That’s a hard one, I can’t really say that I have one favorite. There are so many great jazz musicians that have played different instruments at different time periods for different labels. Jazz artists are so interesting to me, not just the music, but the lifestyle each one of them lives. Lately I have been listening to a lot of Mal Waldron, a great pianist from New York. His style is most known as Hard Bop, and has played with many of the greats as a sideman and band leader. His life story is amazing, and makes me have a great appreciation for his music. Other than him some of my favorites include double bassist Ron Carter, the great Freddie Hubbard, Joe Henderson, Bill Evans, Pharaoh Sanders, Elvin Jones, and of course John Coltrane. That’s just a few, but i could go on for days about jazz musicians and which ones are my favorites.
What are your influences, your inspiration?
These days my major inspiration comes from the past. I may pick up a children’s book, photography or design/art book, or record cover and be inspired. Some of my constant inspiration is from Paul Rand, Reid Miles, David Stone Martin, Robert Motherwell, Paul Fujita, Robert Frank, Stephen Shore, William Eggleston, Ellsworth Kelly, Frederick Hammersley, etc…
How did you end up collaborating with Stereo Skateboards?
Ron Rauto (designer at Stereo skateboards) and Jason Lee, reached out to me and asked if I was interested in doing something with them. Stereo being one of my all-time favorite skateboard companies, I was definitely into it. When it came down to the artwork being used on a team deck, Carl Shipman, and Matt Rodriguez decks, it really made sense. I couldn’t be any happier with the results.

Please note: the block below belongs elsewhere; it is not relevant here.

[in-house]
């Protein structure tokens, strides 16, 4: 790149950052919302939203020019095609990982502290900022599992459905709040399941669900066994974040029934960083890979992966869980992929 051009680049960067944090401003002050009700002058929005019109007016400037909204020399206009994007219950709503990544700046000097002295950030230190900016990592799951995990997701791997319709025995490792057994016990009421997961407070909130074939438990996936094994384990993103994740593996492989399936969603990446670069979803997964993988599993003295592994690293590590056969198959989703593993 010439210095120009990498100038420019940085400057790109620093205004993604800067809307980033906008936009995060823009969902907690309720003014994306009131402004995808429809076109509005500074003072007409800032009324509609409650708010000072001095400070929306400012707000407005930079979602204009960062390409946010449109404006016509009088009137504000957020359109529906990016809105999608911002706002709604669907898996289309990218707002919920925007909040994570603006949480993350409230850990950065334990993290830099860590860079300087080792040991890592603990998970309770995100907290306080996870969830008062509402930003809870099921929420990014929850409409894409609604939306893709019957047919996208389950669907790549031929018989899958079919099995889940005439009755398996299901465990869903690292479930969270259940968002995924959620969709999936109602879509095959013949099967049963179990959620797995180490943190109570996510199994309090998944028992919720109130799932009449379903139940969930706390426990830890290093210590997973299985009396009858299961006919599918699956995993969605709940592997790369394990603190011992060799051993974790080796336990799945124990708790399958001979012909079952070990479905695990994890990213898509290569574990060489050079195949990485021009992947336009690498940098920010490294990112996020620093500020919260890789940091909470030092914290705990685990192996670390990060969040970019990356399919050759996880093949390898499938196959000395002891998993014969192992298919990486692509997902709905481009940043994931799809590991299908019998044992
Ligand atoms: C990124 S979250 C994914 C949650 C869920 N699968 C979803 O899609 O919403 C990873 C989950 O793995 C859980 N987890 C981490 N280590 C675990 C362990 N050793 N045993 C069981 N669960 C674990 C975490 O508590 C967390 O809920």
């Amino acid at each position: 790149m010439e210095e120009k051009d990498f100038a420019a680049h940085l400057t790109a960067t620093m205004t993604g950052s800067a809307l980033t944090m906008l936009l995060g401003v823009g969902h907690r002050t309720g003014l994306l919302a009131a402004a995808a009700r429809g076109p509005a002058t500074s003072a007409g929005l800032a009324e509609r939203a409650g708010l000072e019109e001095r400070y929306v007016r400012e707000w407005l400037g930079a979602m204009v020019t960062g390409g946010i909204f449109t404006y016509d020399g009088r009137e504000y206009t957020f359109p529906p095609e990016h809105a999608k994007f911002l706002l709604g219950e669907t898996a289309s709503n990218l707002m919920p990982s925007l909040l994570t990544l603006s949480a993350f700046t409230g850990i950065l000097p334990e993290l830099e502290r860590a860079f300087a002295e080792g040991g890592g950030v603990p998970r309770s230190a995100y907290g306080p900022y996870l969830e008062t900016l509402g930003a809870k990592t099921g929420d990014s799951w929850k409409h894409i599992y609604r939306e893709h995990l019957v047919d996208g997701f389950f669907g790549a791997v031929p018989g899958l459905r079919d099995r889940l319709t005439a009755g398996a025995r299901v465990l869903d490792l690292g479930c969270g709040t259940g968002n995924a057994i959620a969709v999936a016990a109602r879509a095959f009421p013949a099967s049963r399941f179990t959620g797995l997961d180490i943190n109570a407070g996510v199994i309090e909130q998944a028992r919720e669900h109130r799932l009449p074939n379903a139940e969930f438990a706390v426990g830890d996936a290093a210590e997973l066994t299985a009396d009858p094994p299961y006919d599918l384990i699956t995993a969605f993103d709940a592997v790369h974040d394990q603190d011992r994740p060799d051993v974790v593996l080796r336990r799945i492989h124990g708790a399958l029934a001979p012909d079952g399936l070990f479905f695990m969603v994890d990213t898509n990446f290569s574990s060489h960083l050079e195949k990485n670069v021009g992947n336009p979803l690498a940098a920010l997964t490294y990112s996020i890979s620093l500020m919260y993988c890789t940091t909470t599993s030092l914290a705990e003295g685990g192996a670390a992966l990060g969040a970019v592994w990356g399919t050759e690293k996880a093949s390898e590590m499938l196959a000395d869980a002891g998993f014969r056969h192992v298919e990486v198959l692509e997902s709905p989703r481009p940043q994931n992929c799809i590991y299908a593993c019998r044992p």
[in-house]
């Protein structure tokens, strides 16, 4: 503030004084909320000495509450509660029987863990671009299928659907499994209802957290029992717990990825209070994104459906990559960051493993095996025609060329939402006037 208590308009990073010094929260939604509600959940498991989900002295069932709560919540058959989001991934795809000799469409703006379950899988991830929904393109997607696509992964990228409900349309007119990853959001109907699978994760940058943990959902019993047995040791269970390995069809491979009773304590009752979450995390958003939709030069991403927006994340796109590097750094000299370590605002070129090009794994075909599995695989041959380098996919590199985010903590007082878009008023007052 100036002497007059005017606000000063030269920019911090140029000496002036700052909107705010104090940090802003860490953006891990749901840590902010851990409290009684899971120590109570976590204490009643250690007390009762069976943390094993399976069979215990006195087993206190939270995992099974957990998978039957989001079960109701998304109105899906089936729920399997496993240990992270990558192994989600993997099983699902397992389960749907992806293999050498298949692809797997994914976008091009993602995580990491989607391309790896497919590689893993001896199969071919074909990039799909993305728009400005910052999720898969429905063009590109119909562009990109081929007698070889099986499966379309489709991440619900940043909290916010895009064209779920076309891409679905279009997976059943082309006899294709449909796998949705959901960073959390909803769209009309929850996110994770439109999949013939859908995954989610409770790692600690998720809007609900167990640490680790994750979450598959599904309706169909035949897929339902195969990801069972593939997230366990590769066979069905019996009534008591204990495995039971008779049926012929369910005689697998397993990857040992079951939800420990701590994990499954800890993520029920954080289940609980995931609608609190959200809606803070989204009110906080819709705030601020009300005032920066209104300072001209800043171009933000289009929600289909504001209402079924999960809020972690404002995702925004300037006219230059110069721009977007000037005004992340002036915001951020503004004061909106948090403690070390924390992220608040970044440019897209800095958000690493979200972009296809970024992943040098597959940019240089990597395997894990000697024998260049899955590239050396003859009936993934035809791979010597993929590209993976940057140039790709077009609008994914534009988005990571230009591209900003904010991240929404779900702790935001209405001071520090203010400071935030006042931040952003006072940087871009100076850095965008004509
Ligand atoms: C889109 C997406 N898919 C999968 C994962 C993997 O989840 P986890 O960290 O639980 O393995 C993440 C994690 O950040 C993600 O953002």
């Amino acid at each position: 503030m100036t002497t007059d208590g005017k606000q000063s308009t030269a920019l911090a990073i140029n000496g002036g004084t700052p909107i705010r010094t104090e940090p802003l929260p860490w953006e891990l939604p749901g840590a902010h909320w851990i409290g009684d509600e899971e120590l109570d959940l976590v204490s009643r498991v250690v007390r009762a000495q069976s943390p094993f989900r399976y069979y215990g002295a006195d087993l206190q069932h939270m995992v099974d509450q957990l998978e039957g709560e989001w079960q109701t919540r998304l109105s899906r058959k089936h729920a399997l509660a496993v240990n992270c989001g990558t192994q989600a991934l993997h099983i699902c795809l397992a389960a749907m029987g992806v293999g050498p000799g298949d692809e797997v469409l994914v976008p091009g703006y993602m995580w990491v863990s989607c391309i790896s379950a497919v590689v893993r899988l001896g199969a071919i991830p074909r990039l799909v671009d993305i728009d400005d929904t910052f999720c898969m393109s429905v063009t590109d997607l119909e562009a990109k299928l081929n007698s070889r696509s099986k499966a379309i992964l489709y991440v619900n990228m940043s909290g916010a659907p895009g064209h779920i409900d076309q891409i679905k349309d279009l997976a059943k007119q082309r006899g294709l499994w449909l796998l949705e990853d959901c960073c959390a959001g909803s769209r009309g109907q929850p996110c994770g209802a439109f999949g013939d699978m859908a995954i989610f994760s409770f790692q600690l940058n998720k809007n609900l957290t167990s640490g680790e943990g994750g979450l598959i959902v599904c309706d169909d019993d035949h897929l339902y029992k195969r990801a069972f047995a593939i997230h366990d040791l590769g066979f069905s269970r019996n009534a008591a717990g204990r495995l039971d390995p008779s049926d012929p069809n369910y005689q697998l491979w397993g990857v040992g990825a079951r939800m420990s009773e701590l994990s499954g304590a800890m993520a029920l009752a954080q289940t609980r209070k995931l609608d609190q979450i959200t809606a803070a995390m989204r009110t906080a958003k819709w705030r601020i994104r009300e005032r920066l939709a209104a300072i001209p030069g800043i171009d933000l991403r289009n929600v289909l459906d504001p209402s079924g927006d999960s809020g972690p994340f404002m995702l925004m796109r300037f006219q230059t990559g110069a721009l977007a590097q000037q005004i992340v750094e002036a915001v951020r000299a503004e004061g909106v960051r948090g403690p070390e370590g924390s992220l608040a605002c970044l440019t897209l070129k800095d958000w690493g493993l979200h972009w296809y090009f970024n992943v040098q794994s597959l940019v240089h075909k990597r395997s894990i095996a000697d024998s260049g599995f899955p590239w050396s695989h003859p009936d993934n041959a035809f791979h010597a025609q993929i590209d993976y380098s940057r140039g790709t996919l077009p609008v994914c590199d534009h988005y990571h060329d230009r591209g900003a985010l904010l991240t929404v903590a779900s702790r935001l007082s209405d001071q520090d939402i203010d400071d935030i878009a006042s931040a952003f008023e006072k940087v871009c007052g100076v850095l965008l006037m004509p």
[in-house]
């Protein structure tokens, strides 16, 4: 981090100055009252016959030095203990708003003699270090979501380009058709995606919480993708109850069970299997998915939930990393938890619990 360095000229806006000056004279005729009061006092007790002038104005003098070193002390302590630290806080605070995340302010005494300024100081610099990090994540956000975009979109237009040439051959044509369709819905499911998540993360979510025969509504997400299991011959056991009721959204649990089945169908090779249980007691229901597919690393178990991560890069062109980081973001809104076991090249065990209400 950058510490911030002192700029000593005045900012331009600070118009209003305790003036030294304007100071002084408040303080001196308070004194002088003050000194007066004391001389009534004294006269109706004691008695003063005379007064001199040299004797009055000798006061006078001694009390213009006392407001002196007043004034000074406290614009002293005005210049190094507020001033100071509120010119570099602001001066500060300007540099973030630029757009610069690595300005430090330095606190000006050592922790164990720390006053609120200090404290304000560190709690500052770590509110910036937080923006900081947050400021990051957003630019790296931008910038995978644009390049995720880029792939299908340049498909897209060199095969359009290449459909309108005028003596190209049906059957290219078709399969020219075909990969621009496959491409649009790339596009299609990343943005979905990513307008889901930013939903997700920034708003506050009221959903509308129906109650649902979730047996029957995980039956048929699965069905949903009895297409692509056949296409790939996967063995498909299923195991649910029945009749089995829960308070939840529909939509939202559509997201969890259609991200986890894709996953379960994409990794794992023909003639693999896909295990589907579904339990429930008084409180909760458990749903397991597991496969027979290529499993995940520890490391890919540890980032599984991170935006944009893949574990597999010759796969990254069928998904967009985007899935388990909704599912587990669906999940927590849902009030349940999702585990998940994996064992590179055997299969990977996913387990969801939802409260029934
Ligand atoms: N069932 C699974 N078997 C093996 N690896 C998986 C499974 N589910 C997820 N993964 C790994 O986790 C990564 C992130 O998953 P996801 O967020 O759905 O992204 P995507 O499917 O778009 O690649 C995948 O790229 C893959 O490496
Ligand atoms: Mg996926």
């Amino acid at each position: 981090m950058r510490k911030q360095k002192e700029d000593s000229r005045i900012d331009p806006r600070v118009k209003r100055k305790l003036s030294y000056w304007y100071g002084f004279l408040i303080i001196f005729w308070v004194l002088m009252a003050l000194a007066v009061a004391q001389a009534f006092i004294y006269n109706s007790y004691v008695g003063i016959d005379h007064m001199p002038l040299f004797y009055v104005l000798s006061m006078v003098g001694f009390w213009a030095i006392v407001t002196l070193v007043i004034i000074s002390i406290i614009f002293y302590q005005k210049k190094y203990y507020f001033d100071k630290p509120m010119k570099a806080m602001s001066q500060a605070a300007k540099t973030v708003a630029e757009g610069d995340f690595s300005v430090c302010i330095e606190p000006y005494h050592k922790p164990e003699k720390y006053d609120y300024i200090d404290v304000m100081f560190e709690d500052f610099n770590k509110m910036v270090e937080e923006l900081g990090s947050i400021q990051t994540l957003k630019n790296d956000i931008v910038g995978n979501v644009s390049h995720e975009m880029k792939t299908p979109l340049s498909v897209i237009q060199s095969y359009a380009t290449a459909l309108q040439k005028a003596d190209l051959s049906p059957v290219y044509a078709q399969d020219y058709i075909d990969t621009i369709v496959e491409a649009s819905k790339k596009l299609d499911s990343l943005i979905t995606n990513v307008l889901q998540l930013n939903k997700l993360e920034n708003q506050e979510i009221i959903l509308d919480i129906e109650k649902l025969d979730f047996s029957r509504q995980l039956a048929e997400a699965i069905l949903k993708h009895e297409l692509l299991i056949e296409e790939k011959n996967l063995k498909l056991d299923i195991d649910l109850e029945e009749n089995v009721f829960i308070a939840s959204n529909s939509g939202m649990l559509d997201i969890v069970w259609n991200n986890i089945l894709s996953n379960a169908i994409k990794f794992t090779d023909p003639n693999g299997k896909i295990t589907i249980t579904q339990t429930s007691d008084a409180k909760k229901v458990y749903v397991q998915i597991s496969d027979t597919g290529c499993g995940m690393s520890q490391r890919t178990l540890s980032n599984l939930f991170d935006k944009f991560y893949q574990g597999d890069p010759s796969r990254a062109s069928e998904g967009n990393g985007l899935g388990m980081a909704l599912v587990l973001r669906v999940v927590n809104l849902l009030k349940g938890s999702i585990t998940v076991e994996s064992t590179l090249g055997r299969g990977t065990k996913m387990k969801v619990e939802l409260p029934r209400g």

How living in Long Beach affects your art? In what way?
I’ve found that living in long beach has given me a relaxed atmosphere to work and create in, great balance of city life and suburb areas to draw inspiration from. I have never lived in one place to long, so I end up living in more fast paced crazy situations with less space to work. Most of my work would be made on the fly with very little preparation, and whatever supplies are laying around at the time. With photography, i don’t really ever need to go too far away from Long Beach to get the types of subjects I’m going for. All though I do travel and bring camera with me everywhere, LBC has many sides to this city that I can explore.
Why do you shoot analog instead of digital?
When I was in my teens we were using film, for me it was mainly disposable cameras at first. Seeing Ed Templeton use a film camera caught my interest. So I picked one up and would bring it with me everywhere, mainly taking pictures of graffiti. So for me, I feel much more comfortable using film. I like compiling film not knowing what the outcome will be. If I get some good shots, I am very pleased. At work I am always around digital photography, to me it doesn’t have the same feeling. I don’t want to know what each picture is going to look like right after i take it, i don’t want to go into the programs Lightroom, or Photoshop and ad a bunch of tricks to the image. With film i feel like shooting film forces me to work harder, and spend more time composing an image. I guess it’s just preference, and a bit of nostalgia also. However, I am not super picky about camera gear. I use whatever is available, whether it be a point and shoot, range finder, SLR, disposable, medium format, or Polaroid camera.
Which subjects, themes or emotions are you looking forward to photograph, design, paint and draw?
With photography I am just out trying to photograph real life events, as they are happening. Wherever I may be at the time, I just want to capture a real feeling of the place. Other than for work, I rarely ever ask a person if I could take their photo. I prefer to shoot people in their natural state of being. With design and painting, I just want to put out clean, minimal, and relatable pieces. Good color, Type, Shape, space, and follow through is what I’m trying to achieve. I don’t want to over think anything and try to do too much. I have found that most of the time less is more.
Charlie Coatney was born and raised in Huntington Beach, California. Formally trained as a painter and graphic designer, Charlie chose to pursue photography in order to expand his knowledge of the arts. All of his experiences in skateboarding, travel, and graffiti have contributed to his style in art, design, and photography.
Introduction by Marcio Parks.
Interview by Juan Cruz Molas y Molas.
Photography and art-work courtesy of Charlie Coatney.
Una mirada auténtica sobre la subcultura.
(an authentic look about subculture).